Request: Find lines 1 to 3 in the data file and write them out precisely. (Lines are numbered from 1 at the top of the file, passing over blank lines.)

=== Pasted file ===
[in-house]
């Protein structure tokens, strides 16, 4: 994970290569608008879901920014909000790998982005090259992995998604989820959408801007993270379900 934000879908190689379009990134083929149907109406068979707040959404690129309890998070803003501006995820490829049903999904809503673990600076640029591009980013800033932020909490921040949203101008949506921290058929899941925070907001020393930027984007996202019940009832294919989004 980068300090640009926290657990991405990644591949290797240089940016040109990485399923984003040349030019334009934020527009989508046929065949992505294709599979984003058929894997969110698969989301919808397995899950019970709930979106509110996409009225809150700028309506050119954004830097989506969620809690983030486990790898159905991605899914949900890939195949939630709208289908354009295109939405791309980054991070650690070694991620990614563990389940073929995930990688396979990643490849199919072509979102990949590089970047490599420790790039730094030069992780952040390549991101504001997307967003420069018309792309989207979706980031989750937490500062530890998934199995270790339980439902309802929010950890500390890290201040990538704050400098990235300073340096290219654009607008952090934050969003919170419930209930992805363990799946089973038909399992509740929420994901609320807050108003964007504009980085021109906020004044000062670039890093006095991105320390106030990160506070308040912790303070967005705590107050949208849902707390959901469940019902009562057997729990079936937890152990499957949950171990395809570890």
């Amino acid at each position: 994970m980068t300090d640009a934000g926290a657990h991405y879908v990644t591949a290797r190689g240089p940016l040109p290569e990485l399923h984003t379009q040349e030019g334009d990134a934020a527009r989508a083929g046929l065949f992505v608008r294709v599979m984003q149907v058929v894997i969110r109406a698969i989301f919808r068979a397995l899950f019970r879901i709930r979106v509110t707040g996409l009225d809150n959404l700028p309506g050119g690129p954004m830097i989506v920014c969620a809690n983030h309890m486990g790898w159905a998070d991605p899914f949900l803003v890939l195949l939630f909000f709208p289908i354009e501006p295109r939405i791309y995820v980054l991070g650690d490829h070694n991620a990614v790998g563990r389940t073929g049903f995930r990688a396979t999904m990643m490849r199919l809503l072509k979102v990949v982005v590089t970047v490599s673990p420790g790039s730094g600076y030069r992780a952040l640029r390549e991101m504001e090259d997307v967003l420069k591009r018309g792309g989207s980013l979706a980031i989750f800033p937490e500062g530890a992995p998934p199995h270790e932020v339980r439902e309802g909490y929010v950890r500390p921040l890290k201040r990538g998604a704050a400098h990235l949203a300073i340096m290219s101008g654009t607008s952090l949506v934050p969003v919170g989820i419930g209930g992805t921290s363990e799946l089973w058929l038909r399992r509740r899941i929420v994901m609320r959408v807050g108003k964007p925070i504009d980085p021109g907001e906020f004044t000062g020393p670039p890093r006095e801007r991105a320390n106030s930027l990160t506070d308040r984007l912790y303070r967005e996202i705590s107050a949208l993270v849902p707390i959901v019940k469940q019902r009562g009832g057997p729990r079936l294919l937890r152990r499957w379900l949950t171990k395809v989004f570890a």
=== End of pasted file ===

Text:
[in-house]
């Protein structure tokens, strides 16, 4: 994970290569608008879901920014909000790998982005090259992995998604989820959408801007993270379900 934000879908190689379009990134083929149907109406068979707040959404690129309890998070803003501006995820490829049903999904809503673990600076640029591009980013800033932020909490921040949203101008949506921290058929899941925070907001020393930027984007996202019940009832294919989004 980068300090640009926290657990991405990644591949290797240089940016040109990485399923984003040349030019334009934020527009989508046929065949992505294709599979984003058929894997969110698969989301919808397995899950019970709930979106509110996409009225809150700028309506050119954004830097989506969620809690983030486990790898159905991605899914949900890939195949939630709208289908354009295109939405791309980054991070650690070694991620990614563990389940073929995930990688396979990643490849199919072509979102990949590089970047490599420790790039730094030069992780952040390549991101504001997307967003420069018309792309989207979706980031989750937490500062530890998934199995270790339980439902309802929010950890500390890290201040990538704050400098990235300073340096290219654009607008952090934050969003919170419930209930992805363990799946089973038909399992509740929420994901609320807050108003964007504009980085021109906020004044000062670039890093006095991105320390106030990160506070308040912790303070967005705590107050949208849902707390959901469940019902009562057997729990079936937890152990499957949950171990395809570890």
């Amino acid at each position: 994970m980068t300090d640009a934000g926290a657990h991405y879908v990644t591949a290797r190689g240089p940016l040109p290569e990485l399923h984003t379009q040349e030019g334009d990134a934020a527009r989508a083929g046929l065949f992505v608008r294709v599979m984003q149907v058929v894997i969110r109406a698969i989301f919808r068979a397995l899950f019970r879901i709930r979106v509110t707040g996409l009225d809150n959404l700028p309506g050119g690129p954004m830097i989506v920014c969620a809690n983030h309890m486990g790898w159905a998070d991605p899914f949900l803003v890939l195949l939630f909000f709208p289908i354009e501006p295109r939405i791309y995820v980054l991070g650690d490829h070694n991620a990614v790998g563990r389940t073929g049903f995930r990688a396979t999904m990643m490849r199919l809503l072509k979102v990949v982005v590089t970047v490599s673990p420790g790039s730094g600076y030069r992780a952040l640029r390549e991101m504001e090259d997307v967003l420069k591009r018309g792309g989207s980013l979706a980031i989750f800033p937490e500062g530890a992995p998934p199995h270790e932020v339980r439902e309802g909490y929010v950890r500390p921040l890290k201040r990538g998604a704050a400098h990235l949203a300073i340096m290219s101008g654009t607008s952090l949506v934050p969003v919170g989820i419930g209930g992805t921290s363990e799946l089973w058929l038909r399992r509740r899941i929420v994901m609320r959408v807050g108003k964007p925070i504009d980085p021109g907001e906020f004044t000062g020393p670039p890093r006095e801007r991105a320390n106030s930027l990160t506070d308040r984007l912790y303070r967005e996202i705590s107050a949208l993270v849902p707390i959901v019940k469940q019902r009562g009832g057997p729990r079936l294919l937890r152990r499957w379900l949950t171990k395809v989004f570890a």